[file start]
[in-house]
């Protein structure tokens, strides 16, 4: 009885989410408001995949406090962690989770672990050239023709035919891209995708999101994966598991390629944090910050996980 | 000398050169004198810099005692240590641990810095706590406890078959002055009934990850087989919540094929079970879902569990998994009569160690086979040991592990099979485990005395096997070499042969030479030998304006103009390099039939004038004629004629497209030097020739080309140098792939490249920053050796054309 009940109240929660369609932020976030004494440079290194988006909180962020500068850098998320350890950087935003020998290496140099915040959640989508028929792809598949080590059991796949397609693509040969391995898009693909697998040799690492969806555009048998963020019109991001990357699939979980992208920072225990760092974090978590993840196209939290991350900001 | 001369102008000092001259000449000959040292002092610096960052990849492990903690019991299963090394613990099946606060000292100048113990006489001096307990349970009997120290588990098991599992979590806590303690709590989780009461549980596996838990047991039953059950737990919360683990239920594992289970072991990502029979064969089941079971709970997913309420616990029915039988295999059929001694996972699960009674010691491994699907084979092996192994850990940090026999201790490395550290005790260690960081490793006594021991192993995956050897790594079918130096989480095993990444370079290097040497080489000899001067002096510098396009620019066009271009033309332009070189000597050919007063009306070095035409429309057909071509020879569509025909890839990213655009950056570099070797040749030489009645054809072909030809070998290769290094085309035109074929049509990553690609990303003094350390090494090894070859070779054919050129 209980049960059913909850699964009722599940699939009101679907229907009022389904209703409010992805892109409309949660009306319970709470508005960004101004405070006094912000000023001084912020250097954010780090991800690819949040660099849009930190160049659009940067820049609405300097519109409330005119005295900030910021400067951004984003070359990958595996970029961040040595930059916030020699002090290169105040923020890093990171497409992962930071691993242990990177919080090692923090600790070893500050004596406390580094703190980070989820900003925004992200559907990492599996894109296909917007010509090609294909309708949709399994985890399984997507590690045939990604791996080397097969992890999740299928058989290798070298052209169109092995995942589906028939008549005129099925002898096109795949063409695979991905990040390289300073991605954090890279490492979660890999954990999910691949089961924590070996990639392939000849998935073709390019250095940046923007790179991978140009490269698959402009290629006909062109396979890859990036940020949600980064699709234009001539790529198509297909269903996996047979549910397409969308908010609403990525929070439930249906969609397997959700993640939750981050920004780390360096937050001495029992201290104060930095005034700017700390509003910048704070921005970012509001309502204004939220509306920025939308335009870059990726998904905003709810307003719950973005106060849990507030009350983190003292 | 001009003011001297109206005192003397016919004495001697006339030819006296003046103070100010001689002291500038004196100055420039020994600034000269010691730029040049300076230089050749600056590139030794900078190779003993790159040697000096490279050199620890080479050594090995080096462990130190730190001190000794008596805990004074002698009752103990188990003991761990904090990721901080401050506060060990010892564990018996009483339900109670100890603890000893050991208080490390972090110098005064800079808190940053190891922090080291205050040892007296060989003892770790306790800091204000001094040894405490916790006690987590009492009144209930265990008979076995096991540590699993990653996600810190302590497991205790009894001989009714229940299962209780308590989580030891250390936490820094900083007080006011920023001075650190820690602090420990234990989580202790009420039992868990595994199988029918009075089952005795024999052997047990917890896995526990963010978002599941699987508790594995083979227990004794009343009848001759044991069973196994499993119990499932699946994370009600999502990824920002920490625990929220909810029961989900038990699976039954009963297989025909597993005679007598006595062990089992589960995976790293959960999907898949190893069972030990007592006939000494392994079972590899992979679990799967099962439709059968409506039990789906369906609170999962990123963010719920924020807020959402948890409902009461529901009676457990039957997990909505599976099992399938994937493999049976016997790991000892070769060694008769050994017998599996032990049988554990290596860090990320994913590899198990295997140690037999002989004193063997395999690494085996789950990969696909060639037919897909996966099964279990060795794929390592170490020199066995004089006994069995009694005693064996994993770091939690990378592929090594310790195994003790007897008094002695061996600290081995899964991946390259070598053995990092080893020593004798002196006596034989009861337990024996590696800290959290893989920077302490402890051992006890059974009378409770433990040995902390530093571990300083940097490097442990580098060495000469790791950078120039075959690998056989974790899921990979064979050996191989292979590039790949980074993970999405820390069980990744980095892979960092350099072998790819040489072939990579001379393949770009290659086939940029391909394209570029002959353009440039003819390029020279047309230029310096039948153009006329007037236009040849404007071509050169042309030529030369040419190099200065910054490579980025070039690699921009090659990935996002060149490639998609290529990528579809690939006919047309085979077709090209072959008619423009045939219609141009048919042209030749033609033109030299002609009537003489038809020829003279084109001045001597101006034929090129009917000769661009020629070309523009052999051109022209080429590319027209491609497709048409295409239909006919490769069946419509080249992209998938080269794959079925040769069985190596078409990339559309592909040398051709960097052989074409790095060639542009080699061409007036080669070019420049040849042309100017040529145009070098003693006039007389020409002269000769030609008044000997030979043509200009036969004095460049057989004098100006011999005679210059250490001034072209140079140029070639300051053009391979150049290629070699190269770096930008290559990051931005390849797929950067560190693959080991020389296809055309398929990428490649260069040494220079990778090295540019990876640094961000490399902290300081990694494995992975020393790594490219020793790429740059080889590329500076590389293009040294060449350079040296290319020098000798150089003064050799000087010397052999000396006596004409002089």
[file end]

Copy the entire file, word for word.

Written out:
[in-house]
């Protein structure tokens, strides 16, 4: 009885989410408001995949406090962690989770672990050239023709035919891209995708999101994966598991390629944090910050996980 | 000398050169004198810099005692240590641990810095706590406890078959002055009934990850087989919540094929079970879902569990998994009569160690086979040991592990099979485990005395096997070499042969030479030998304006103009390099039939004038004629004629497209030097020739080309140098792939490249920053050796054309 009940109240929660369609932020976030004494440079290194988006909180962020500068850098998320350890950087935003020998290496140099915040959640989508028929792809598949080590059991796949397609693509040969391995898009693909697998040799690492969806555009048998963020019109991001990357699939979980992208920072225990760092974090978590993840196209939290991350900001 | 001369102008000092001259000449000959040292002092610096960052990849492990903690019991299963090394613990099946606060000292100048113990006489001096307990349970009997120290588990098991599992979590806590303690709590989780009461549980596996838990047991039953059950737990919360683990239920594992289970072991990502029979064969089941079971709970997913309420616990029915039988295999059929001694996972699960009674010691491994699907084979092996192994850990940090026999201790490395550290005790260690960081490793006594021991192993995956050897790594079918130096989480095993990444370079290097040497080489000899001067002096510098396009620019066009271009033309332009070189000597050919007063009306070095035409429309057909071509020879569509025909890839990213655009950056570099070797040749030489009645054809072909030809070998290769290094085309035109074929049509990553690609990303003094350390090494090894070859070779054919050129 209980049960059913909850699964009722599940699939009101679907229907009022389904209703409010992805892109409309949660009306319970709470508005960004101004405070006094912000000023001084912020250097954010780090991800690819949040660099849009930190160049659009940067820049609405300097519109409330005119005295900030910021400067951004984003070359990958595996970029961040040595930059916030020699002090290169105040923020890093990171497409992962930071691993242990990177919080090692923090600790070893500050004596406390580094703190980070989820900003925004992200559907990492599996894109296909917007010509090609294909309708949709399994985890399984997507590690045939990604791996080397097969992890999740299928058989290798070298052209169109092995995942589906028939008549005129099925002898096109795949063409695979991905990040390289300073991605954090890279490492979660890999954990999910691949089961924590070996990639392939000849998935073709390019250095940046923007790179991978140009490269698959402009290629006909062109396979890859990036940020949600980064699709234009001539790529198509297909269903996996047979549910397409969308908010609403990525929070439930249906969609397997959700993640939750981050920004780390360096937050001495029992201290104060930095005034700017700390509003910048704070921005970012509001309502204004939220509306920025939308335009870059990726998904905003709810307003719950973005106060849990507030009350983190003292 | 001009003011001297109206005192003397016919004495001697006339030819006296003046103070100010001689002291500038004196100055420039020994600034000269010691730029040049300076230089050749600056590139030794900078190779003993790159040697000096490279050199620890080479050594090995080096462990130190730190001190000794008596805990004074002698009752103990188990003991761990904090990721901080401050506060060990010892564990018996009483339900109670100890603890000893050991208080490390972090110098005064800079808190940053190891922090080291205050040892007296060989003892770790306790800091204000001094040894405490916790006690987590009492009144209930265990008979076995096991540590699993990653996600810190302590497991205790009894001989009714229940299962209780308590989580030891250390936490820094900083007080006011920023001075650190820690602090420990234990989580202790009420039992868990595994199988029918009075089952005795024999052997047990917890896995526990963010978002599941699987508790594995083979227990004794009343009848001759044991069973196994499993119990499932699946994370009600999502990824920002920490625990929220909810029961989900038990699976039954009963297989025909597993005679007598006595062990089992589960995976790293959960999907898949190893069972030990007592006939000494392994079972590899992979679990799967099962439709059968409506039990789906369906609170999962990123963010719920924020807020959402948890409902009461529901009676457990039957997990909505599976099992399938994937493999049976016997790991000892070769060694008769050994017998599996032990049988554990290596860090990320994913590899198990295997140690037999002989004193063997395999690494085996789950990969696909060639037919897909996966099964279990060795794929390592170490020199066995004089006994069995009694005693064996994993770091939690990378592929090594310790195994003790007897008094002695061996600290081995899964991946390259070598053995990092080893020593004798002196006596034989009861337990024996590696800290959290893989920077302490402890051992006890059974009378409770433990040995902390530093571990300083940097490097442990580098060495000469790791950078120039075959690998056989974790899921990979064979050996191989292979590039790949980074993970999405820390069980990744980095892979960092350099072998790819040489072939990579001379393949770009290659086939940029391909394209570029002959353009440039003819390029020279047309230029310096039948153009006329007037236009040849404007071509050169042309030529030369040419190099200065910054490579980025070039690699921009090659990935996002060149490639998609290529990528579809690939006919047309085979077709090209072959008619423009045939219609141009048919042209030749033609033109030299002609009537003489038809020829003279084109001045001597101006034929090129009917000769661009020629070309523009052999051109022209080429590319027209491609497709048409295409239909006919490769069946419509080249992209998938080269794959079925040769069985190596078409990339559309592909040398051709960097052989074409790095060639542009080699061409007036080669070019420049040849042309100017040529145009070098003693006039007389020409002269000769030609008044000997030979043509200009036969004095460049057989004098100006011999005679210059250490001034072209140079140029070639300051053009391979150049290629070699190269770096930008290559990051931005390849797929950067560190693959080991020389296809055309398929990428490649260069040494220079990778090295540019990876640094961000490399902290300081990694494995992975020393790594490219020793790429740059080889590329500076590389293009040294060449350079040296290319020098000798150089003064050799000087010397052999000396006596004409002089």